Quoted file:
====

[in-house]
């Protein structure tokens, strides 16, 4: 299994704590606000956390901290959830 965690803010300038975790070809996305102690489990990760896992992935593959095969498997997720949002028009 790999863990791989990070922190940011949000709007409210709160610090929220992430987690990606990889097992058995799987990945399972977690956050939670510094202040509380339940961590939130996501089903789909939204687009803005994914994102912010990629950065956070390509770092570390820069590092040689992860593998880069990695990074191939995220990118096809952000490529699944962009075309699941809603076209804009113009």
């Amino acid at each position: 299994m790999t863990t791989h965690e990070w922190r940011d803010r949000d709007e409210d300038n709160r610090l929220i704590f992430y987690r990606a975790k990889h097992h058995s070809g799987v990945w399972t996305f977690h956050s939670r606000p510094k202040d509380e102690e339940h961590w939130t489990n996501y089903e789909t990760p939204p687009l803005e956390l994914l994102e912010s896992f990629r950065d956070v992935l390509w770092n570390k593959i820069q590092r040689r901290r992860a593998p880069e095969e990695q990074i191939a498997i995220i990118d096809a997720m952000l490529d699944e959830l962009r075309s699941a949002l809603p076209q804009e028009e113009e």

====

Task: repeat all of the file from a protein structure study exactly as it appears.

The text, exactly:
[in-house]
């Protein structure tokens, strides 16, 4: 299994704590606000956390901290959830 965690803010300038975790070809996305102690489990990760896992992935593959095969498997997720949002028009 790999863990791989990070922190940011949000709007409210709160610090929220992430987690990606990889097992058995799987990945399972977690956050939670510094202040509380339940961590939130996501089903789909939204687009803005994914994102912010990629950065956070390509770092570390820069590092040689992860593998880069990695990074191939995220990118096809952000490529699944962009075309699941809603076209804009113009």
């Amino acid at each position: 299994m790999t863990t791989h965690e990070w922190r940011d803010r949000d709007e409210d300038n709160r610090l929220i704590f992430y987690r990606a975790k990889h097992h058995s070809g799987v990945w399972t996305f977690h956050s939670r606000p510094k202040d509380e102690e339940h961590w939130t489990n996501y089903e789909t990760p939204p687009l803005e956390l994914l994102e912010s896992f990629r950065d956070v992935l390509w770092n570390k593959i820069q590092r040689r901290r992860a593998p880069e095969e990695q990074i191939a498997i995220i990118d096809a997720m952000l490529d699944e959830l962009r075309s699941a949002l809603p076209q804009e028009e113009e």